Monday, October 27, 2008

Monday Movie Day Reviews

High School Musical 3 (2008): First off, let me say that I am not the intended audience for HSM 3. The intended audience is likely between the ages of 8 and 15 and have a crush on one of the stars, Zac Efron or Vanessa Hudgens (or perhaps Ashley Tisdale, if you're Gus the Intern). So why would I go see this film opening night, showing up nearly 45 minutes early so I could get a good seat? Because I love junior high students. And they loved this movie.

They also loved the first two High School Musicals, which I have now watched and subsequently memorized half the songs. Watching this film with 12 junior high students creates a much different viewing atmosphere than watching it on my own. The running commentary from the students on either side of me--including the hilarious standing ovation they gave at the closing credits--was nearly as entertaining as the flashy, fast-paced, uber-cheesy-yet-catchy film being presented before us. It was an entertaining show for all of us, though there was a bit more of a sexual undertone than the previous two--no kissing in the first film now leads to an awkwardly long smooch near the end of the film. It's a great youth ministry film in that you could watch this repeatedly with junior high students and have a great time together.

Overall, I'd say that this film is for HSM aficionados--if you already fell in love with the first two, you'll excuse any flaws with this final number. But as far as film-making goes, I'd say that the first film is still the best, with the most coherent story and the best song-to-story ratio.

Paranoid Park (2007): On the complete opposite end of the youth ministry spectrum from HSM 3, Gus Van Sant's Cannes winner might be one of the best films I've seen all year. Filmed in my stomping grounds of Portland, OR, teenage skateboarder Alex is plagued with guilt after the accidental death of a security guard near a popular skate park. It's a simple moral story that is unique in its visuals and imagery. The cinematography is absolutely incredible, ethereal and fluid. It has an eclectic soundtrack--from Elliot Smith to Beethoven to Menomena to the Amarcord soundtrack--that defines the mood of the visuals, switching abruptly from rap to classical to acoustic guitar like the changing of a radio station. Like Van Sant's earlier Portland teen film, Elephant, this film features a variety of teenage non-actors, adding to the awkward realism. Unlike HSM, these teens aren't bubbly and talkative; they communicate about sexuality, divorce, and other relational issues in muted sentences and jaded stares. The film jumps around chronologically, vaguely following Alex's stream of consciousness as he tells his story. The end left me contemplating the rest of the film for days, wondering what I would do if presented with a similar situation.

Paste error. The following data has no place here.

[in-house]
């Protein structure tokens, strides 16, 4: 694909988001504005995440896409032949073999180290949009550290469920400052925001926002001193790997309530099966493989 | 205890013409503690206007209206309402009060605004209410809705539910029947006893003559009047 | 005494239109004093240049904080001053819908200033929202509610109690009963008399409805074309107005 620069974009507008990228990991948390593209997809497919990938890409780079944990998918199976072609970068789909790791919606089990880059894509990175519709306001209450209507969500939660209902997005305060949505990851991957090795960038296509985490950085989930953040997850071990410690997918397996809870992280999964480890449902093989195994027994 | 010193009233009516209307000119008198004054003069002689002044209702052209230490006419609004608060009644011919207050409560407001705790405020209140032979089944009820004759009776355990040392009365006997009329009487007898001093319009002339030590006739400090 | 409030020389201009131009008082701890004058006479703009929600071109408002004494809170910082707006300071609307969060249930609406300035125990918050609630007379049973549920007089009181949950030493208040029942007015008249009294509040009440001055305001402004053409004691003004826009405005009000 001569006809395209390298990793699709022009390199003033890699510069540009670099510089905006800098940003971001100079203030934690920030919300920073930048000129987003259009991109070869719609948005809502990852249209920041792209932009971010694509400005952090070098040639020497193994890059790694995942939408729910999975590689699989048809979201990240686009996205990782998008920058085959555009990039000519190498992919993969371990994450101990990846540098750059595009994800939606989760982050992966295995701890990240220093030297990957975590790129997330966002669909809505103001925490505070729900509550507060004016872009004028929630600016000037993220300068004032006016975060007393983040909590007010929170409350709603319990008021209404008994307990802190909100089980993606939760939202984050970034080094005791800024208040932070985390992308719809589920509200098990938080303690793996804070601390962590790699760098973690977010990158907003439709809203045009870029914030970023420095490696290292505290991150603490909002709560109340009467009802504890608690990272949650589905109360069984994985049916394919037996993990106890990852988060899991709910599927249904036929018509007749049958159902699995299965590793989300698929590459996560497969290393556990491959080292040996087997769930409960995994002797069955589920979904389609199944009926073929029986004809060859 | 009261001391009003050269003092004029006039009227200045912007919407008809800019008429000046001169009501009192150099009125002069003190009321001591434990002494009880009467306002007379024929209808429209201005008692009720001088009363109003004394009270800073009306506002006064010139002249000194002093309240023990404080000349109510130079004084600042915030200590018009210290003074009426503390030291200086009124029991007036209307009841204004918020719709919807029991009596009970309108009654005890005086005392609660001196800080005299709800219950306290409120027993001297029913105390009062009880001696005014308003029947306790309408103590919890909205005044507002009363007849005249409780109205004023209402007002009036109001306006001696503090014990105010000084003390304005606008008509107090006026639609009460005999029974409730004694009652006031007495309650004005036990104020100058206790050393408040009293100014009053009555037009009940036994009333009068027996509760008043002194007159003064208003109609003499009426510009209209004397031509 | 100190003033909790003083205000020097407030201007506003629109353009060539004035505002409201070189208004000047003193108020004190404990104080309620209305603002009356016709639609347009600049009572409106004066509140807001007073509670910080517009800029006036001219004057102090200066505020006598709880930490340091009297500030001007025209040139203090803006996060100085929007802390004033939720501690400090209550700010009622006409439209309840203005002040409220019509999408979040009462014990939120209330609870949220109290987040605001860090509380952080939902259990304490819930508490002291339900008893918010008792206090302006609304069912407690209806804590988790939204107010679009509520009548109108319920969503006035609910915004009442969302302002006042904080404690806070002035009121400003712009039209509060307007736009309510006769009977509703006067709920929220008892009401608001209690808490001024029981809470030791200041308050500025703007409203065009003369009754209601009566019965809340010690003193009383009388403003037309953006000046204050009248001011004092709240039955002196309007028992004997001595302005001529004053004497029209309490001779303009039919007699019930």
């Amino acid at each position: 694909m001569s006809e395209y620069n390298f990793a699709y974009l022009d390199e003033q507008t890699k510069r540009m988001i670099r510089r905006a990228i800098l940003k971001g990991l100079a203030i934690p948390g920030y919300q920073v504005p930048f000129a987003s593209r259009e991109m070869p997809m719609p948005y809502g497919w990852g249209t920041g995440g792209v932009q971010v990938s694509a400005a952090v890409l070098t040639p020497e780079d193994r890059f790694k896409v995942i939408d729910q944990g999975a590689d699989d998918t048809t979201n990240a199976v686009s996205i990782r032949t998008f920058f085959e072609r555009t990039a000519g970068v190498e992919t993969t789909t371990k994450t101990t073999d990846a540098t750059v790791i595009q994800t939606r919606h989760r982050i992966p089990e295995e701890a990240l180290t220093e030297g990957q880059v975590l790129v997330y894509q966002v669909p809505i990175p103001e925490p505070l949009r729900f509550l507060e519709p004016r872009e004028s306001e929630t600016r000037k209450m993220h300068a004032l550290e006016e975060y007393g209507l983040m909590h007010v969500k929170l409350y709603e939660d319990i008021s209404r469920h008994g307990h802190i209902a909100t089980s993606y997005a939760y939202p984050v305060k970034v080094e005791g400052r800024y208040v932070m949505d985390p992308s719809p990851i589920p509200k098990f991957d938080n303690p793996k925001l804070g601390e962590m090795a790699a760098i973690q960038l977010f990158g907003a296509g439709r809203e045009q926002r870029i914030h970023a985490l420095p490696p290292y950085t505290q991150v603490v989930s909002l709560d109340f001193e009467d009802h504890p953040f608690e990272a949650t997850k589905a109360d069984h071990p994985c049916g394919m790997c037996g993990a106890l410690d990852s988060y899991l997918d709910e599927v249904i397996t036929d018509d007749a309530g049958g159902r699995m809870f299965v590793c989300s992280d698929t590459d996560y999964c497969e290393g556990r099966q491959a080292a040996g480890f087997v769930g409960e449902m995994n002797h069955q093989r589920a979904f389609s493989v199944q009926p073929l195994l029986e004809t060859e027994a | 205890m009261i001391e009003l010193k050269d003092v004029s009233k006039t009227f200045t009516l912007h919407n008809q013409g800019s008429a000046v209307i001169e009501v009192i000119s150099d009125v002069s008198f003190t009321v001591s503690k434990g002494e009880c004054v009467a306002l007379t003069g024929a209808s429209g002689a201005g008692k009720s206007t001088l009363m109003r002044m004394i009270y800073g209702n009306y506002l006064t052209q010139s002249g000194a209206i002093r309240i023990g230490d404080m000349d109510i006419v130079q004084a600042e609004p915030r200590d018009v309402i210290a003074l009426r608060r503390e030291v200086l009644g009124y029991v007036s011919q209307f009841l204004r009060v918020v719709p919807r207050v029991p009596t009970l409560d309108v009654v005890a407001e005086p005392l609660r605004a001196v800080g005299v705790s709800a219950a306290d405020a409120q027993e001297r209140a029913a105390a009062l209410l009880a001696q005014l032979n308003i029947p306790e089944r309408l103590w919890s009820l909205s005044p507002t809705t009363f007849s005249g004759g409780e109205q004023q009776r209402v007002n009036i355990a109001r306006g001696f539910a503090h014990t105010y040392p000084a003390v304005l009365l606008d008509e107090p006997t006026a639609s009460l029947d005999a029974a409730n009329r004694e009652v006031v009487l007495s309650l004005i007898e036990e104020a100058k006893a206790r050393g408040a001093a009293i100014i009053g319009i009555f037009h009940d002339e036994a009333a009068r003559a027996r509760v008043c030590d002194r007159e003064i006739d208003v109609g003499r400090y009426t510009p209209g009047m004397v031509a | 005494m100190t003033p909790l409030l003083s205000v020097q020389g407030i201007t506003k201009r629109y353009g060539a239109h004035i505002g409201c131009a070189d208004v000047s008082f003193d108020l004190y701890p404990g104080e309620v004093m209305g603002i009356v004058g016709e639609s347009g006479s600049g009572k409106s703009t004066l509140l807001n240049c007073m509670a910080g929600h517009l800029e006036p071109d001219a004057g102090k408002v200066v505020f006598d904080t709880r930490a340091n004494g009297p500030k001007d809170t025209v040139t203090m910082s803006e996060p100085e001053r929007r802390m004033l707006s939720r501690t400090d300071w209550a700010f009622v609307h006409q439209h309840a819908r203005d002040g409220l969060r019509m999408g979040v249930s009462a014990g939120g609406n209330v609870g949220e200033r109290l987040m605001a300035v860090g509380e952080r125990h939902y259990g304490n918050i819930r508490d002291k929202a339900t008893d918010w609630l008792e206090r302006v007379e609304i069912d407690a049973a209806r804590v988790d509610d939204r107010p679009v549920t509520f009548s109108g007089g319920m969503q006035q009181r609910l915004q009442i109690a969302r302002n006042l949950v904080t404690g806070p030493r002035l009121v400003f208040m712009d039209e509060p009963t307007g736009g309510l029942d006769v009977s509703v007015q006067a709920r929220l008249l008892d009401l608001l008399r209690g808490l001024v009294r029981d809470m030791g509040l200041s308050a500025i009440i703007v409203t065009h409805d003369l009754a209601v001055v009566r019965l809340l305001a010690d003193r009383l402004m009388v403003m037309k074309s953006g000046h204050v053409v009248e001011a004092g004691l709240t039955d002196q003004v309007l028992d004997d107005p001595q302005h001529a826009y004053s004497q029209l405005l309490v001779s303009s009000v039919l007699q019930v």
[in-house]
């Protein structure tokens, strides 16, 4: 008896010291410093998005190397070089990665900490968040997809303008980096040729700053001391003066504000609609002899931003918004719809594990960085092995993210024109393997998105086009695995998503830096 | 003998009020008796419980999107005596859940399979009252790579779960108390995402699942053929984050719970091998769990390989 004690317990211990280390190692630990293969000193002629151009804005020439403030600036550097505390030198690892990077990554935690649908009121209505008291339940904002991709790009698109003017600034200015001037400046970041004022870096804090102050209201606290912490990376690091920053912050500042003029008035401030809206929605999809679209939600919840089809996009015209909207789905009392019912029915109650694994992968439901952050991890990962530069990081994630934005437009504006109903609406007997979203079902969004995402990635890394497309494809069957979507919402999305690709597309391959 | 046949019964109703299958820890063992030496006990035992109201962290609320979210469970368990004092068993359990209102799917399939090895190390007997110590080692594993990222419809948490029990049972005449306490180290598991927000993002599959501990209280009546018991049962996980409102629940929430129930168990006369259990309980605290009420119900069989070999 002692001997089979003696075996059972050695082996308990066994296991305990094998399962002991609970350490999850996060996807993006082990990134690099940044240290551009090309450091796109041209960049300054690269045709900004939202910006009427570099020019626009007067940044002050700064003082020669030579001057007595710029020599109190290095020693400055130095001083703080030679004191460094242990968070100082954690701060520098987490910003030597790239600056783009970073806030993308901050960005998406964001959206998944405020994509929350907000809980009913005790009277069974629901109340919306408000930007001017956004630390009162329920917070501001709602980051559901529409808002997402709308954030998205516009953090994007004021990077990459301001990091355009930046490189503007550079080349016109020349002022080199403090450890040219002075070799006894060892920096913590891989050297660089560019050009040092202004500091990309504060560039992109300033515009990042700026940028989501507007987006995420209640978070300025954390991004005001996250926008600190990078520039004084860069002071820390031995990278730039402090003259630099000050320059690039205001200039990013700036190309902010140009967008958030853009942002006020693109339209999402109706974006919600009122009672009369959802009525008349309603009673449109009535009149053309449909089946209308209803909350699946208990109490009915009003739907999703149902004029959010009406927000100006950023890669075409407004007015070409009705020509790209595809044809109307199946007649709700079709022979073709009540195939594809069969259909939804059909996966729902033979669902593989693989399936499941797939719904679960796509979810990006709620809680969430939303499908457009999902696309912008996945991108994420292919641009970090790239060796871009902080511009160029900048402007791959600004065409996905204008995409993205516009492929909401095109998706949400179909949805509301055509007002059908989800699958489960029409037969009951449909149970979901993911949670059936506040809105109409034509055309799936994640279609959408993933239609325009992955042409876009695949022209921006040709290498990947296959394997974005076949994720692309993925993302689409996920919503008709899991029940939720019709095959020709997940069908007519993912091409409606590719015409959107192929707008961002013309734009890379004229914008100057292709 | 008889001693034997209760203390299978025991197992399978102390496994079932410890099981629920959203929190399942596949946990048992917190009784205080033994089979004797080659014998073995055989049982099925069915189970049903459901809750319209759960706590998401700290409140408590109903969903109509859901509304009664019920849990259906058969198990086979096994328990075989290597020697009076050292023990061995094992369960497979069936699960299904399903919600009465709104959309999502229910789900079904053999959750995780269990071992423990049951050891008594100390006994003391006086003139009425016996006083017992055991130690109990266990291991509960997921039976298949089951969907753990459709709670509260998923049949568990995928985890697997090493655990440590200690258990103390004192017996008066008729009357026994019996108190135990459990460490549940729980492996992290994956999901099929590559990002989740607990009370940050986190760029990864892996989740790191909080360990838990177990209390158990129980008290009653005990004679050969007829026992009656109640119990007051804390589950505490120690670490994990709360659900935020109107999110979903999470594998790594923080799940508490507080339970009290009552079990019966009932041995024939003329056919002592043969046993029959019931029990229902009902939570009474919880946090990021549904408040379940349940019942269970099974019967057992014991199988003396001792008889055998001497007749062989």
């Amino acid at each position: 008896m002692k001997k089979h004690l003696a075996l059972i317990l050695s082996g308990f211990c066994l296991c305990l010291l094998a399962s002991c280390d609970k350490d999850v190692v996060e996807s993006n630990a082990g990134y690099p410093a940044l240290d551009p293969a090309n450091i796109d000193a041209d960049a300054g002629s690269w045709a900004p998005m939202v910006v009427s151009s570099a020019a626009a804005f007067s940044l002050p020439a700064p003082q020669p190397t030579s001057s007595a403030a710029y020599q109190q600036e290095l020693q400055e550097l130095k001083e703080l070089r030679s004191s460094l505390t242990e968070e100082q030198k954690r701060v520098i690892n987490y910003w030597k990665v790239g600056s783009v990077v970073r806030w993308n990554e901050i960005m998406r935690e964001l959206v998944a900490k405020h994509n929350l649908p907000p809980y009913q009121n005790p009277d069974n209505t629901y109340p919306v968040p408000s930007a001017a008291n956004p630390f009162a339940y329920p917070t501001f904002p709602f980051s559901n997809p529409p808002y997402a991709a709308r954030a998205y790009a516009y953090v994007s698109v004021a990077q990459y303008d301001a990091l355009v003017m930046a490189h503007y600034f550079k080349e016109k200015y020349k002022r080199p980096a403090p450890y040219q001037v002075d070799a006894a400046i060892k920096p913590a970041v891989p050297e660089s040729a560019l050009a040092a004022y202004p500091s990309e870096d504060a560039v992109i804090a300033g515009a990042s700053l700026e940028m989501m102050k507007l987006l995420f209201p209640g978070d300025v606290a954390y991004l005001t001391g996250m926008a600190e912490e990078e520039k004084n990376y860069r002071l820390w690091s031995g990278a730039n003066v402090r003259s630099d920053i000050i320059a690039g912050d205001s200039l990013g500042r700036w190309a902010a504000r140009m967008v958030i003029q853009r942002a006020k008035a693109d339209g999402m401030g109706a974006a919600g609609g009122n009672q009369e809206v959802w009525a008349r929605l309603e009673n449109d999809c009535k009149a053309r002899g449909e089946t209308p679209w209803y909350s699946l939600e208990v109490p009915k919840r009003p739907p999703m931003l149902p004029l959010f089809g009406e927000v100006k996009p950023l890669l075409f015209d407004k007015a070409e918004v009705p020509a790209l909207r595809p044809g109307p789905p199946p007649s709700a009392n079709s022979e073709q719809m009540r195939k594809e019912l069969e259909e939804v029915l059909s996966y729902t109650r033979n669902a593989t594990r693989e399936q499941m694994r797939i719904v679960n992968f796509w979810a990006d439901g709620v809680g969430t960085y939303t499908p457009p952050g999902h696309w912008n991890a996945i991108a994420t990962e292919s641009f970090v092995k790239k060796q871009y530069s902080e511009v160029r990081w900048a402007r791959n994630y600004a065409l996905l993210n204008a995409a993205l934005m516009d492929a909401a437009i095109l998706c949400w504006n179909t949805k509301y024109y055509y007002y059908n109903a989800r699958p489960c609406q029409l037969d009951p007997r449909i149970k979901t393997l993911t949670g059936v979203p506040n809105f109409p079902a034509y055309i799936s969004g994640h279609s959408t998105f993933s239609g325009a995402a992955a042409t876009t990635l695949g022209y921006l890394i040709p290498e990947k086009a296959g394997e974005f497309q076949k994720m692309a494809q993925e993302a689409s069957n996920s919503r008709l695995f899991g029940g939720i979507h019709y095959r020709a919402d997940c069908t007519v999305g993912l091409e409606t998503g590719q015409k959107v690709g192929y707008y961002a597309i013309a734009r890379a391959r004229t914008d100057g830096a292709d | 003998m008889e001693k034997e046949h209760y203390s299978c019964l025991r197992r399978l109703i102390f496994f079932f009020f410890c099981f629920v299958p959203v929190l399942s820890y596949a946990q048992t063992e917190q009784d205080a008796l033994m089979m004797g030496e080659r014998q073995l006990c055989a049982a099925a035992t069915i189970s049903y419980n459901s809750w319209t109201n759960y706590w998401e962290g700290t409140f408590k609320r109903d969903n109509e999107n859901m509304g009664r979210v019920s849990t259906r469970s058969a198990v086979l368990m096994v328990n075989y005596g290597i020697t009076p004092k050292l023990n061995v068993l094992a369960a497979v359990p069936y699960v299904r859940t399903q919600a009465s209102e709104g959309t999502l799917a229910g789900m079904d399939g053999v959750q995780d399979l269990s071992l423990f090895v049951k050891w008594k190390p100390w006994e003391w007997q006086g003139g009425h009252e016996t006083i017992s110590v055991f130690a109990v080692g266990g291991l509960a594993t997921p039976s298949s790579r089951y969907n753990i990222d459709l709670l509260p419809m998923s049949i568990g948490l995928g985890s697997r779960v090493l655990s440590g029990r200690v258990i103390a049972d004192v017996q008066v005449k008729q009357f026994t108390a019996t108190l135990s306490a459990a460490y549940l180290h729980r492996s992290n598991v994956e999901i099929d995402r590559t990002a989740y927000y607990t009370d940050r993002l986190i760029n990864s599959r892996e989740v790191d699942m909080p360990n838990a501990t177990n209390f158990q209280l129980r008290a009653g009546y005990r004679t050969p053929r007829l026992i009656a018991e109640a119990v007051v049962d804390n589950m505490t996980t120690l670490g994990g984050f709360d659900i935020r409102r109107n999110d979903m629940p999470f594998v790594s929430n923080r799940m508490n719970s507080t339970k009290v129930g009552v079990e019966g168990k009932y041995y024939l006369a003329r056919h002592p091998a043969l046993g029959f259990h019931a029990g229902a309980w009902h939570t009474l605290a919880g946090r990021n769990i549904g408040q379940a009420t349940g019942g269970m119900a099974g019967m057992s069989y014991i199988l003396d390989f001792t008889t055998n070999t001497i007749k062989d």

The film is also like Elephant in its value to the youth ministry conversation. Alex wrestles with an incredible moral dilemma, yet feels zero support from any adults in his life. His paradigm reflects a lot of American youth culture--jaded, cynical, and hurting on the inside from systemic abandonment. The only solace Alex finds is at Paranoid Park, the skate park of rejects and freaks. (And he doesn't even really fit in there! He tells himself he does, but inside he's still a frightened adolescent looking for significance, not the tough skater he attempts to portray). The entire film left me hurting for Alex and for the young people in our culture. Watching Alex interact with his parents, who are going through a messy divorce, then reenact his father's relational passivity with his girlfriend...it was hauntingly real. I think the film could spark some excellent discussions about morality, mentoring, and what could have been done better in Alex's story. Overall, it's a well-crafted film that displays the best aspects of the medium of cinema.

The Searchers (1956): On AFI's Top 100 Movies list, and rated as one of the greatest Westerns of all time, John Ford's The Searchers is a gritty look at racism, revenge, and redemption in 1860s Texas. John Wayne is Ethan Edwards, former Confederate soldier who spends years looking for his niece (a brief but powerful performance from Natalie Wood) who was kidnapped by Native Americans. As Ethan's racism sends him into a downward spiral, his young accomplice Martin begins to question his motives for finding the niece. Wayne's portrayal of a calloused and cynical veteran is fairly grim--there's a powerful shot where the camera closes in on Ethan's unshaven face, revealing the bitterness in his eyes. While some aspects of the story feel like a side plot to the story arc--especially Martin's brief marriage to a Native American woman--it's still a great plot filled with tension and conflict.

While there are a lot of Western trademarks--fist fights, saloons, an every-man-for-himself mentality--the best part of the film is the cinematography. Wide, sweeping shots of the Texas landscape paint a beautiful portrait of western America, with stark blue skies creating a powerful contrast with the brown-and-red rock terrain. There are some great camera shots throughout the film, especially the opening and closing scenes. Overall, it's a great Western that deals with some heavy moral issues in a tangible way.

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